Mexico City is the capital and largest city in Mexico. It's the heart of the country and rich in history, culture and tradition. Mexico City is home to friendly people, delicious food, colorful markets and unique festivals. Mexico City is a major center of arts and culture in Latin America, and a modern city with a cosmopolitan mix of restaurants, bars, museums and nightlife.
Mexico is located in North America and shares a border with the U.S. in the north and Guatemala in the south. Mexico City is located in the center of the country on what was once an ancient lake in the Valley of Mexico. The city is situated at an elevation of 7,800 feet above sea level. Mexico City is relatively flat, home to numerous parks and green spaces, and surrounded by mountains and volcanoes.
The high altitude in Mexico City results in cooler temperatures during the winter months. Summers are hot during the day and comfortable in the evenings. Days are mostly sunny throughout the year, even during the rainy season. Rainy season in Mexico City lasts from May through October, when residents can expect a heavy storm in the late afternoon, evening or overnight hours. Mexico City is known for having high levels of pollution and overall poor air quality.
Cost of Living
The cost of living in Mexico is significantly less than the cost of living in the U.S., Canada or Europe. Daily necessities such as food and clothing can be purchased very inexpensively, especially in the open-air markets and weekly tianguis. Utilities are generally inexpensive, though rent and housing costs can vary significantly depending on the neighborhood. Most people will find that their daily expenses in Mexico City are much less than what they might expect to pay living in their home country.
Language and Culture
Spanish is the official language spoken throughout Mexico. Unlike many of the popular resort areas, English is not widely spoken in Mexico City. Contemporary life in Mexico City resembles life in many of the major cities throughout the world. Mexican traditions are most often visible in smaller towns and villages as well as at local festivals and celebrations. Traditional Mexican food and music are widely popular throughout the capital, as are soccer and bullfighting, which attract tens of thousands of spectators.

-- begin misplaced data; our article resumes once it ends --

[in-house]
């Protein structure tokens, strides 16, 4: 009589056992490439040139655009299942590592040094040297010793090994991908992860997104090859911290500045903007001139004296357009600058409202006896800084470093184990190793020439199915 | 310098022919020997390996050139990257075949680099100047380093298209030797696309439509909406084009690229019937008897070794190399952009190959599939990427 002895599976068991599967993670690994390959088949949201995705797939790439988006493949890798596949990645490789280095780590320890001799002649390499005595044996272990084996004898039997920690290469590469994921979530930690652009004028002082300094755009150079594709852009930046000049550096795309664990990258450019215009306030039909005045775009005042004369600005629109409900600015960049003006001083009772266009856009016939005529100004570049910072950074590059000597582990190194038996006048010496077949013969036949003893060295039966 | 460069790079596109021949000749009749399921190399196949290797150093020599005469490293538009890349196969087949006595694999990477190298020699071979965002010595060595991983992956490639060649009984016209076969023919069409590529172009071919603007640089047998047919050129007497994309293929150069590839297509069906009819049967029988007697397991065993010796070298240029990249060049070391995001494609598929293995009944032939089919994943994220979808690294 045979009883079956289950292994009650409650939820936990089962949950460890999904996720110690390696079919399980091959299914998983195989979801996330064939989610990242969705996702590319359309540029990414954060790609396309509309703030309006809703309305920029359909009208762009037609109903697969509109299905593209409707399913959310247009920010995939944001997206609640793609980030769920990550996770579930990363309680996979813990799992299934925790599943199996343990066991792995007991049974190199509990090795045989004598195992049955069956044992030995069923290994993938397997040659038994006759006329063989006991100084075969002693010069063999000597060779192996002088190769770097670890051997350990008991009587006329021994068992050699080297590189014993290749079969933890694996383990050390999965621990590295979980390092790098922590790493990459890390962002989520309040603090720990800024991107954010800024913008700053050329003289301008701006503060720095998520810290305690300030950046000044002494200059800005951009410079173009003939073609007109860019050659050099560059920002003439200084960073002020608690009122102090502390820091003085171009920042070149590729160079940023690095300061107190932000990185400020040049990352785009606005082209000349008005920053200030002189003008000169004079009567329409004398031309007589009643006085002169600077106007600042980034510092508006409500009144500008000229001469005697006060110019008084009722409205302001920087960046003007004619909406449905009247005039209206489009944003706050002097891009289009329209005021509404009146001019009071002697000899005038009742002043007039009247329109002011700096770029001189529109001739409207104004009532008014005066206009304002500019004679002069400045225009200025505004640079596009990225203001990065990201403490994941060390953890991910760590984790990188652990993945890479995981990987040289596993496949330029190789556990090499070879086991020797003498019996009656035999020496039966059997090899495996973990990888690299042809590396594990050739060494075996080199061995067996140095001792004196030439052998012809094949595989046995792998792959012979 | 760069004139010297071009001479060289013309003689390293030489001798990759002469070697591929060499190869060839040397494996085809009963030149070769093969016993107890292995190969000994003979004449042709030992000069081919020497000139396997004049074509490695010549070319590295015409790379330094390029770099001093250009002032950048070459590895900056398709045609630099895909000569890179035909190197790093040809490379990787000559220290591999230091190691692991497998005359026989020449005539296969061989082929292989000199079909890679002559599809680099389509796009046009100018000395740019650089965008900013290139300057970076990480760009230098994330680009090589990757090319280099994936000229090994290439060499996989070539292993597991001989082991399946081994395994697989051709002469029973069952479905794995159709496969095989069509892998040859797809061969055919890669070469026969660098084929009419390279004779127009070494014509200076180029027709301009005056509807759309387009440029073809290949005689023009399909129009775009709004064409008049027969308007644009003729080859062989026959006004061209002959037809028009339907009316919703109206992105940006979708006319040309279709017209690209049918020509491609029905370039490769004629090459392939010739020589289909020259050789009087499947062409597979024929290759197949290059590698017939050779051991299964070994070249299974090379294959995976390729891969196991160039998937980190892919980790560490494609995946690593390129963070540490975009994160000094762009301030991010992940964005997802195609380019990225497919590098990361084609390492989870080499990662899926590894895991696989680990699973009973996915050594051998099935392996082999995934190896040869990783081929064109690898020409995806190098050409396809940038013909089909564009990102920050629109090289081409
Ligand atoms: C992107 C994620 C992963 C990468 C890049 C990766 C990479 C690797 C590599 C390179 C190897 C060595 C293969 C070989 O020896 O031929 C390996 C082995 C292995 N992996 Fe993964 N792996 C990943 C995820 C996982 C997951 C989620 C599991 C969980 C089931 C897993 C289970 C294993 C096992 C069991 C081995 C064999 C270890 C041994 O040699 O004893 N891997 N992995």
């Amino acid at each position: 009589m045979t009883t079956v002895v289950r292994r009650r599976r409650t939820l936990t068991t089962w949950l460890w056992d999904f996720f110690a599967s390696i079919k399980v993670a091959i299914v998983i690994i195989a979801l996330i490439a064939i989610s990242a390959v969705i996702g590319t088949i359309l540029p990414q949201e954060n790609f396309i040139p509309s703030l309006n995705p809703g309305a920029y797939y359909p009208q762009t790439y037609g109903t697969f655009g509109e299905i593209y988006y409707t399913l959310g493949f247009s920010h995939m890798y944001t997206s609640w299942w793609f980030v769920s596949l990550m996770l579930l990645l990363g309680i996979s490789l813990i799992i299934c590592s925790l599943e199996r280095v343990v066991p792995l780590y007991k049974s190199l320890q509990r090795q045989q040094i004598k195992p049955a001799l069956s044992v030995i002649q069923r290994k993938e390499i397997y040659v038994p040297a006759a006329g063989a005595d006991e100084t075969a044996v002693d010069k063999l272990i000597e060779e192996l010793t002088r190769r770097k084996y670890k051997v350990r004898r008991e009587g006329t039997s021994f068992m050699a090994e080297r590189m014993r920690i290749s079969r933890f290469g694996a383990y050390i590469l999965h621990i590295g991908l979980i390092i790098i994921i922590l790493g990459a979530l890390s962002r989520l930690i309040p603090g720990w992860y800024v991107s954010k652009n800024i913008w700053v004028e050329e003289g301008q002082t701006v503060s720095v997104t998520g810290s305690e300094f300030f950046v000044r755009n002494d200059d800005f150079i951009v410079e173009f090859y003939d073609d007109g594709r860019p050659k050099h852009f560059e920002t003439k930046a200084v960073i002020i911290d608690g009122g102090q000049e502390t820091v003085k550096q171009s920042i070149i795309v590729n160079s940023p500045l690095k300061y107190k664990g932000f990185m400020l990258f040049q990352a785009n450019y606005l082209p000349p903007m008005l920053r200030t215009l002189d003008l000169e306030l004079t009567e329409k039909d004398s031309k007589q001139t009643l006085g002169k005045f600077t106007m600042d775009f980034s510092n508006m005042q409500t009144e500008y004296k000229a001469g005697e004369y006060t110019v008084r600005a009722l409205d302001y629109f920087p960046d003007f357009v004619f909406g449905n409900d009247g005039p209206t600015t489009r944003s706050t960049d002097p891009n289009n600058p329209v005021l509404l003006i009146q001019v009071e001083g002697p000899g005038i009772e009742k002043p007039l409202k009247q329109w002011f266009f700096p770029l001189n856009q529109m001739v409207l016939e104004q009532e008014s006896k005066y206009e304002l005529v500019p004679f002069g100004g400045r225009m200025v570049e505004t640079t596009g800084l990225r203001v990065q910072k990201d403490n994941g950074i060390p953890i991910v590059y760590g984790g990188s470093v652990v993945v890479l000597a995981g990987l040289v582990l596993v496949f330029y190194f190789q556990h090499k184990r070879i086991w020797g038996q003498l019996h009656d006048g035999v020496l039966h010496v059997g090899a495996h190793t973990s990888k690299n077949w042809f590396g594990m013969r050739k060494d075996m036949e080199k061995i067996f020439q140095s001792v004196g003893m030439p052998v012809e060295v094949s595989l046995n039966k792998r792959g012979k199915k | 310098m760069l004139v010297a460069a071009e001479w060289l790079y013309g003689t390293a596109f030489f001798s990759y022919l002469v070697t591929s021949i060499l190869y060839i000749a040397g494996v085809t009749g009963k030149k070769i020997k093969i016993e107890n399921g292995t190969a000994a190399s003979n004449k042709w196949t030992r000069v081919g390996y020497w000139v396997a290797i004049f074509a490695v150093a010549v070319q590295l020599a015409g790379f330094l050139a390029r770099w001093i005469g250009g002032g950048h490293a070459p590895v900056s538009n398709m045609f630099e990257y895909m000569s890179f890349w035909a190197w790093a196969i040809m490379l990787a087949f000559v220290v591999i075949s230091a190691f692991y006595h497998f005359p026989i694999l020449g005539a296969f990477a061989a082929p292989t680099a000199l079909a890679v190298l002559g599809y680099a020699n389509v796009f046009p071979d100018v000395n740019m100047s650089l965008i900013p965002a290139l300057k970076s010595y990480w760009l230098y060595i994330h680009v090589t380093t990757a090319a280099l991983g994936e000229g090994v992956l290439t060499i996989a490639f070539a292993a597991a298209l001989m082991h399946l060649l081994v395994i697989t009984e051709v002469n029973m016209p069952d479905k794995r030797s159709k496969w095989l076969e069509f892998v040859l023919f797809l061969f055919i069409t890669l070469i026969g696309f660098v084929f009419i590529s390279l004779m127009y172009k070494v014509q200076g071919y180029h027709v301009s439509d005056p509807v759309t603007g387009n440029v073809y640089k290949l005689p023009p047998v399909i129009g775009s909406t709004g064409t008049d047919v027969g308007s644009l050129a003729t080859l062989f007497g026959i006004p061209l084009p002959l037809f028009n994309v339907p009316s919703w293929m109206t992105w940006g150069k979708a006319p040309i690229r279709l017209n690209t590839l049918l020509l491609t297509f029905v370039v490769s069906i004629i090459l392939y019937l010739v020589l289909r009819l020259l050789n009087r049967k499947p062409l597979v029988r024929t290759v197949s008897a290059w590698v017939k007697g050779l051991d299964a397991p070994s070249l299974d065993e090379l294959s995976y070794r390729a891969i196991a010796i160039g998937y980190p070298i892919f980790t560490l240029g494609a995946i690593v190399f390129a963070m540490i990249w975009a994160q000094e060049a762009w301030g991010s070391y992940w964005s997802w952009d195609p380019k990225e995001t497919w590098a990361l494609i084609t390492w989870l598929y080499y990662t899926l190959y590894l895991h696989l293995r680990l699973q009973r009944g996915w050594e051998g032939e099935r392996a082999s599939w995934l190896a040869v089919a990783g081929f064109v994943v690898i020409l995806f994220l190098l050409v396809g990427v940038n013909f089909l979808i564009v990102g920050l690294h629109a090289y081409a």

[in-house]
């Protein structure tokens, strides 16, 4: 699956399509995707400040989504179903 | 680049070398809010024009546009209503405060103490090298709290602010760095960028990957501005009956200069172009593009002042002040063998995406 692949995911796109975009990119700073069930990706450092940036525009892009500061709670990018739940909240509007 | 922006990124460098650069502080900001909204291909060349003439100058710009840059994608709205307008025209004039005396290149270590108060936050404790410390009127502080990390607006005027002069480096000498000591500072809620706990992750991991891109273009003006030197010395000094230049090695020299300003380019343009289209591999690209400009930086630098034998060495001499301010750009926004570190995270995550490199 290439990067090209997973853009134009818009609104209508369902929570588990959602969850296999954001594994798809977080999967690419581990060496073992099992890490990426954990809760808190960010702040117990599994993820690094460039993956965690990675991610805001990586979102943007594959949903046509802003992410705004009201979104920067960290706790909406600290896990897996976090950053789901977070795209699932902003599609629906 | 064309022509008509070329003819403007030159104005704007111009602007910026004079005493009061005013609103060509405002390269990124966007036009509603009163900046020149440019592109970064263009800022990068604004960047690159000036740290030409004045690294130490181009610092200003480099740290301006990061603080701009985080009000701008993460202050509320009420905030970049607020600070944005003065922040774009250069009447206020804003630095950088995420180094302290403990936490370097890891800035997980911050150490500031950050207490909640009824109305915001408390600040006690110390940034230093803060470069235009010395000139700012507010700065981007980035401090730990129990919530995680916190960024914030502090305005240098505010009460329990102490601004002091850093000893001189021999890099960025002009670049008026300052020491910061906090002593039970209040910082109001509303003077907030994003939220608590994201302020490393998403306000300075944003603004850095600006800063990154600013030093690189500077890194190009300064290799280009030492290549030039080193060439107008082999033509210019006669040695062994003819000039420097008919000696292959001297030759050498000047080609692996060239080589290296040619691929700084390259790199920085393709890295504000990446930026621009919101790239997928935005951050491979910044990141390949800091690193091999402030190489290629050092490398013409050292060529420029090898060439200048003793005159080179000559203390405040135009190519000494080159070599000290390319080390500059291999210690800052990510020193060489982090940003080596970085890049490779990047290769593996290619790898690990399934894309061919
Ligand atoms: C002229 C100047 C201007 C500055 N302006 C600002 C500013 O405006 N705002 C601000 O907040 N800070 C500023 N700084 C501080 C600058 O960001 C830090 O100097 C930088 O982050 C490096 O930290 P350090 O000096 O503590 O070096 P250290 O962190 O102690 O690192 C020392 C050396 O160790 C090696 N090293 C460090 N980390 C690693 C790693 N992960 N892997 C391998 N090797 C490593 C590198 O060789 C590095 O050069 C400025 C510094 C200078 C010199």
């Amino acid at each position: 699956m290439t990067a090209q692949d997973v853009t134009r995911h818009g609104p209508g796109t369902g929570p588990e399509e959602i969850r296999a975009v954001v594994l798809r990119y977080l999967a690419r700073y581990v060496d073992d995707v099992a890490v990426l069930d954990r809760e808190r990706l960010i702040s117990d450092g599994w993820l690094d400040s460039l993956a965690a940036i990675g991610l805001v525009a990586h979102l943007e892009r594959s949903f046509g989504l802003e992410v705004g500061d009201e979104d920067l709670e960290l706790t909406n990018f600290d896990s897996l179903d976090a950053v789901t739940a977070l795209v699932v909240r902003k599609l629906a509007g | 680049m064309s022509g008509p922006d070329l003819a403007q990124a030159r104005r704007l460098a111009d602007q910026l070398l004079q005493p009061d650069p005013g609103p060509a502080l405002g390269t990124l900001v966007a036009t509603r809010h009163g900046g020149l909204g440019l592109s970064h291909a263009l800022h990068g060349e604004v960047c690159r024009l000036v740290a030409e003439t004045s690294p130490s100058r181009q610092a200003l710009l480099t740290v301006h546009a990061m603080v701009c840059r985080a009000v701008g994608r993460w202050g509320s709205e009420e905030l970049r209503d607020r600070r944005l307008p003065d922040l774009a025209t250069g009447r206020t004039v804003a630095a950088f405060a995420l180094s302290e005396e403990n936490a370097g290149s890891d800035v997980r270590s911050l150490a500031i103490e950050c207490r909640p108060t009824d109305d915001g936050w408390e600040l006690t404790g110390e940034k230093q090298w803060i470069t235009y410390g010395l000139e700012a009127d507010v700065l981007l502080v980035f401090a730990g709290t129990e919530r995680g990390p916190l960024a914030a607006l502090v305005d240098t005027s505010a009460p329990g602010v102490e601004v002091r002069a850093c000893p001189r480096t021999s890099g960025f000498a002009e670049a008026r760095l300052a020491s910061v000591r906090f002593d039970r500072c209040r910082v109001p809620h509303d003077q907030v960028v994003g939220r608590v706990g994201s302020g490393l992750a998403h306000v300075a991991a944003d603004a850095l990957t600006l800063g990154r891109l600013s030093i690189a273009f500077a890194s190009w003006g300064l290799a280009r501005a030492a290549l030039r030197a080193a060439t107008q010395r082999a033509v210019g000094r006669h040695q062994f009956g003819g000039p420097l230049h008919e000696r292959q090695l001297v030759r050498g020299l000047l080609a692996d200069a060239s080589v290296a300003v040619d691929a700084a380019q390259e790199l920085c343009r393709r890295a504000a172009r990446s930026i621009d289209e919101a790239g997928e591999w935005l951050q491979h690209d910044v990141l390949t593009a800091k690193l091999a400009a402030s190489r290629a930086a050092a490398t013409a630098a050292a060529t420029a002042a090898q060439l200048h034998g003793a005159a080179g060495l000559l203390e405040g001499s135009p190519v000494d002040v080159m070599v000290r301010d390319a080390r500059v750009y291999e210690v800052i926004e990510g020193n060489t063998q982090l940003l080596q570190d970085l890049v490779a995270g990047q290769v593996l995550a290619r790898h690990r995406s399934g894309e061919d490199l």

Mexico City has an excellent and inexpensive network of public transportation that makes getting around the city quick and easy. Local buses travel all of the main routes. However, traffic is a major problem in Mexico City and one of the best ways to avoid getting held up in traffic jams is to use the Metro. The Metro is easy to use and stops at nearly all of the major points of interest throughout the city. Taxis are another option for getting through the city. It’s best to take a radio taxi, and many restaurants, hotels and businesses will call and request one for their customers.
Mexico City is frequently in the headlines as a dangerous place to visit. However, with a little bit of common sense, it’s entirely possible to have a pleasant and incident-free visit to the city. Take the normal precautions that would be expected in any major city, and be especially careful In popular tourist spots, as foreigners are generally perceived as wealthy and targeted by petty thieves. Don’t wear expensive jewelry or flash large amounts of cash, and keep an eye on all belongings, especially on crowded buses or subway cars.